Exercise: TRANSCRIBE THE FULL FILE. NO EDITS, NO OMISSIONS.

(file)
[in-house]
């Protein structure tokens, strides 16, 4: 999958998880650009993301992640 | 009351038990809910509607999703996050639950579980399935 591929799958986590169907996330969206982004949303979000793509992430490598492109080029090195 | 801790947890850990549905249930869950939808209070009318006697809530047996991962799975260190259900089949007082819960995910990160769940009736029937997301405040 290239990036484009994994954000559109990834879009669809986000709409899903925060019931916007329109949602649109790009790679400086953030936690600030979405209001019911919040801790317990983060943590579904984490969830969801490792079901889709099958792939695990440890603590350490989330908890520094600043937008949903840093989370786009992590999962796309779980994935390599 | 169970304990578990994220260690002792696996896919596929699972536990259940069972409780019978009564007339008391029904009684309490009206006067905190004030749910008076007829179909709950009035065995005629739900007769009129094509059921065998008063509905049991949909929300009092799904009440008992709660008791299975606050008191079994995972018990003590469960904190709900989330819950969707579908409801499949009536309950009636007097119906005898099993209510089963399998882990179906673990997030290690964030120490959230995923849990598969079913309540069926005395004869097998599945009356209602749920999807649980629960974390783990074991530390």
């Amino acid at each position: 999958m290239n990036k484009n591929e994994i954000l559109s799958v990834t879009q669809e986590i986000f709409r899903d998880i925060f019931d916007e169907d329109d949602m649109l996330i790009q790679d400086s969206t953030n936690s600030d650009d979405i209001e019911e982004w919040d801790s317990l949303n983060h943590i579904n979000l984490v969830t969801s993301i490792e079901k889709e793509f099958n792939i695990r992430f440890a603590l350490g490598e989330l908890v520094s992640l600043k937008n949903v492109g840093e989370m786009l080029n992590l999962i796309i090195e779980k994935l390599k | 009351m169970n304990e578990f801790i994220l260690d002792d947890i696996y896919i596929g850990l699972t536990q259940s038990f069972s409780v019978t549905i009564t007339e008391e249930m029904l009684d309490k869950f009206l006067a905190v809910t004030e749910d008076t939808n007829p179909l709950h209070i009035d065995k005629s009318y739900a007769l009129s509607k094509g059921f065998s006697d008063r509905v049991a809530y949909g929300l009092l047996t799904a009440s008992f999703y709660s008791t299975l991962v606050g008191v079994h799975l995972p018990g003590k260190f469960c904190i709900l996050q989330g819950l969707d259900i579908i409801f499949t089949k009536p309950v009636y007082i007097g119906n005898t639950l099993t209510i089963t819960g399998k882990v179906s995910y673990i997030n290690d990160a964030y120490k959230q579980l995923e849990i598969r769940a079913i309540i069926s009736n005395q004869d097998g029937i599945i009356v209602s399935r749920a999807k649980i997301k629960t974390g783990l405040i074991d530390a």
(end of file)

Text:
[in-house]
């Protein structure tokens, strides 16, 4: 999958998880650009993301992640 | 009351038990809910509607999703996050639950579980399935 591929799958986590169907996330969206982004949303979000793509992430490598492109080029090195 | 801790947890850990549905249930869950939808209070009318006697809530047996991962799975260190259900089949007082819960995910990160769940009736029937997301405040 290239990036484009994994954000559109990834879009669809986000709409899903925060019931916007329109949602649109790009790679400086953030936690600030979405209001019911919040801790317990983060943590579904984490969830969801490792079901889709099958792939695990440890603590350490989330908890520094600043937008949903840093989370786009992590999962796309779980994935390599 | 169970304990578990994220260690002792696996896919596929699972536990259940069972409780019978009564007339008391029904009684309490009206006067905190004030749910008076007829179909709950009035065995005629739900007769009129094509059921065998008063509905049991949909929300009092799904009440008992709660008791299975606050008191079994995972018990003590469960904190709900989330819950969707579908409801499949009536309950009636007097119906005898099993209510089963399998882990179906673990997030290690964030120490959230995923849990598969079913309540069926005395004869097998599945009356209602749920999807649980629960974390783990074991530390």
């Amino acid at each position: 999958m290239n990036k484009n591929e994994i954000l559109s799958v990834t879009q669809e986590i986000f709409r899903d998880i925060f019931d916007e169907d329109d949602m649109l996330i790009q790679d400086s969206t953030n936690s600030d650009d979405i209001e019911e982004w919040d801790s317990l949303n983060h943590i579904n979000l984490v969830t969801s993301i490792e079901k889709e793509f099958n792939i695990r992430f440890a603590l350490g490598e989330l908890v520094s992640l600043k937008n949903v492109g840093e989370m786009l080029n992590l999962i796309i090195e779980k994935l390599k | 009351m169970n304990e578990f801790i994220l260690d002792d947890i696996y896919i596929g850990l699972t536990q259940s038990f069972s409780v019978t549905i009564t007339e008391e249930m029904l009684d309490k869950f009206l006067a905190v809910t004030e749910d008076t939808n007829p179909l709950h209070i009035d065995k005629s009318y739900a007769l009129s509607k094509g059921f065998s006697d008063r509905v049991a809530y949909g929300l009092l047996t799904a009440s008992f999703y709660s008791t299975l991962v606050g008191v079994h799975l995972p018990g003590k260190f469960c904190i709900l996050q989330g819950l969707d259900i579908i409801f499949t089949k009536p309950v009636y007082i007097g119906n005898t639950l099993t209510i089963t819960g399998k882990v179906s995910y673990i997030n290690d990160a964030y120490k959230q579980l995923e849990i598969r769940a079913i309540i069926s009736n005395q004869d097998g029937i599945i009356v209602s399935r749920a999807k649980i997301k629960t974390g783990l405040i074991d530390a």